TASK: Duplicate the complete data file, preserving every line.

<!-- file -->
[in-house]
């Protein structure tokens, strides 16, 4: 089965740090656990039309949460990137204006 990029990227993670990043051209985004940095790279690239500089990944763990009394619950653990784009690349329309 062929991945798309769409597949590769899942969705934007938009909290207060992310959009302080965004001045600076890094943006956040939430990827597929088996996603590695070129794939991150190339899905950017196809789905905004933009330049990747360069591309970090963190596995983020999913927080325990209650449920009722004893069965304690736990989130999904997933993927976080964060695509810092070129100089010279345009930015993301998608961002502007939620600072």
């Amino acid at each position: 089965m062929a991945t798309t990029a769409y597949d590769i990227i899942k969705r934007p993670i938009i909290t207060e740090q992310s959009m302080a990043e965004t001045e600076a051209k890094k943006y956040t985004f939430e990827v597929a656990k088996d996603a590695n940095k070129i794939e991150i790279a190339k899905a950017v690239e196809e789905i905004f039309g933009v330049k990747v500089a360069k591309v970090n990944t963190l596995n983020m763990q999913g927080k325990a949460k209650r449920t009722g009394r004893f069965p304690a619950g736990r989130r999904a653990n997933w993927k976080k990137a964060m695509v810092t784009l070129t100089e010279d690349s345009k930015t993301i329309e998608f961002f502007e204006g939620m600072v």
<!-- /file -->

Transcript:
[in-house]
């Protein structure tokens, strides 16, 4: 089965740090656990039309949460990137204006 990029990227993670990043051209985004940095790279690239500089990944763990009394619950653990784009690349329309 062929991945798309769409597949590769899942969705934007938009909290207060992310959009302080965004001045600076890094943006956040939430990827597929088996996603590695070129794939991150190339899905950017196809789905905004933009330049990747360069591309970090963190596995983020999913927080325990209650449920009722004893069965304690736990989130999904997933993927976080964060695509810092070129100089010279345009930015993301998608961002502007939620600072």
């Amino acid at each position: 089965m062929a991945t798309t990029a769409y597949d590769i990227i899942k969705r934007p993670i938009i909290t207060e740090q992310s959009m302080a990043e965004t001045e600076a051209k890094k943006y956040t985004f939430e990827v597929a656990k088996d996603a590695n940095k070129i794939e991150i790279a190339k899905a950017v690239e196809e789905i905004f039309g933009v330049k990747v500089a360069k591309v970090n990944t963190l596995n983020m763990q999913g927080k325990a949460k209650r449920t009722g009394r004893f069965p304690a619950g736990r989130r999904a653990n997933w993927k976080k990137a964060m695509v810092t784009l070129t100089e010279d690349s345009k930015t993301i329309e998608f961002f502007e204006g939620m600072v």